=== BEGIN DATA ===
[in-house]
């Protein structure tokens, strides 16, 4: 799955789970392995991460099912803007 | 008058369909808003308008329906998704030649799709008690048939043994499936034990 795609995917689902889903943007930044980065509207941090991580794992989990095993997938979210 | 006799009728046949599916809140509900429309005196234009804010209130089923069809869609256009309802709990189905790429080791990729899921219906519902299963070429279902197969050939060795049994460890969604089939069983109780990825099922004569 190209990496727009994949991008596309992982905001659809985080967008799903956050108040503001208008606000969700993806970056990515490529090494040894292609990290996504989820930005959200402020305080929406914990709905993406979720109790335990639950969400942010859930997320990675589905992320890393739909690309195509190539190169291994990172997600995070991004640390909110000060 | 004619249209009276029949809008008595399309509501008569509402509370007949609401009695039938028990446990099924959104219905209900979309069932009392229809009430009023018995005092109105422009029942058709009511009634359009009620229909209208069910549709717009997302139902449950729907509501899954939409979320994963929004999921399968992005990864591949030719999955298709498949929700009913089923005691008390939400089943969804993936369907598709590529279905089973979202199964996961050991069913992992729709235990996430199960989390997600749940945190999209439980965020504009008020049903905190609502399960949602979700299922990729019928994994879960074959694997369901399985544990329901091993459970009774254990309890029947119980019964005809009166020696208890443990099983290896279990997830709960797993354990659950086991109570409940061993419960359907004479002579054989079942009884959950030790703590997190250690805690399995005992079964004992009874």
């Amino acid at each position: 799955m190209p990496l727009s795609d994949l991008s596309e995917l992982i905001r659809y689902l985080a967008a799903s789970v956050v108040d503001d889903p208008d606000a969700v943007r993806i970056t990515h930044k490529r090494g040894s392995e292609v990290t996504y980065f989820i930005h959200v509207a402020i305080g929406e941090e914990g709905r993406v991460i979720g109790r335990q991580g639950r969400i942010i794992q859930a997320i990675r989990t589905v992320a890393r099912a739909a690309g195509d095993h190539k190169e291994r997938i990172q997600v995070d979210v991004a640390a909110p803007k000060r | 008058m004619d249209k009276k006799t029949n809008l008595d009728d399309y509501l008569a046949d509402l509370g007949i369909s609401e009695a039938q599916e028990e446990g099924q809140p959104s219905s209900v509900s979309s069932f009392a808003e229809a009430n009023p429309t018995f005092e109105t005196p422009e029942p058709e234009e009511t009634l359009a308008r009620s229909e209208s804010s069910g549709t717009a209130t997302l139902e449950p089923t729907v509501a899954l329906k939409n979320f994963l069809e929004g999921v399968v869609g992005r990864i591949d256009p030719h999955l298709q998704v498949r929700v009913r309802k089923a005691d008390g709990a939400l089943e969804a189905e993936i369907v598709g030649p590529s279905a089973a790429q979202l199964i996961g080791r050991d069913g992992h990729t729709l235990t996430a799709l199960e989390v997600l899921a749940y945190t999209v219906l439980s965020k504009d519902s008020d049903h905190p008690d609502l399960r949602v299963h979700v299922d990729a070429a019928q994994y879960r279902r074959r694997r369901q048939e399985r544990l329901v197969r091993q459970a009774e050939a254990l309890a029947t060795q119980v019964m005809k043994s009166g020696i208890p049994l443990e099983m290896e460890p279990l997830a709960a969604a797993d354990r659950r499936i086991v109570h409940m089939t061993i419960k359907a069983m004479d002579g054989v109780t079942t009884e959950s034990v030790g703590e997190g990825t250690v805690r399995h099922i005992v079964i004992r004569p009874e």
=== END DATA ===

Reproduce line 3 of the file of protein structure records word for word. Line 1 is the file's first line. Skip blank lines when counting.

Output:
């Amino acid at each position: 799955m190209p990496l727009s795609d994949l991008s596309e995917l992982i905001r659809y689902l985080a967008a799903s789970v956050v108040d503001d889903p208008d606000a969700v943007r993806i970056t990515h930044k490529r090494g040894s392995e292609v990290t996504y980065f989820i930005h959200v509207a402020i305080g929406e941090e914990g709905r993406v991460i979720g109790r335990q991580g639950r969400i942010i794992q859930a997320i990675r989990t589905v992320a890393r099912a739909a690309g195509d095993h190539k190169e291994r997938i990172q997600v995070d979210v991004a640390a909110p803007k000060r | 008058m004619d249209k009276k006799t029949n809008l008595d009728d399309y509501l008569a046949d509402l509370g007949i369909s609401e009695a039938q599916e028990e446990g099924q809140p959104s219905s209900v509900s979309s069932f009392a808003e229809a009430n009023p429309t018995f005092e109105t005196p422009e029942p058709e234009e009511t009634l359009a308008r009620s229909e209208s804010s069910g549709t717009a209130t997302l139902e449950p089923t729907v509501a899954l329906k939409n979320f994963l069809e929004g999921v399968v869609g992005r990864i591949d256009p030719h999955l298709q998704v498949r929700v009913r309802k089923a005691d008390g709990a939400l089943e969804a189905e993936i369907v598709g030649p590529s279905a089973a790429q979202l199964i996961g080791r050991d069913g992992h990729t729709l235990t996430a799709l199960e989390v997600l899921a749940y945190t999209v219906l439980s965020k504009d519902s008020d049903h905190p008690d609502l399960r949602v299963h979700v299922d990729a070429a019928q994994y879960r279902r074959r694997r369901q048939e399985r544990l329901v197969r091993q459970a009774e050939a254990l309890a029947t060795q119980v019964m005809k043994s009166g020696i208890p049994l443990e099983m290896e460890p279990l997830a709960a969604a797993d354990r659950r499936i086991v109570h409940m089939t061993i419960k359907a069983m004479d002579g054989v109780t079942t009884e959950s034990v030790g703590e997190g990825t250690v805690r399995h099922i005992v079964i004992r004569p009874e």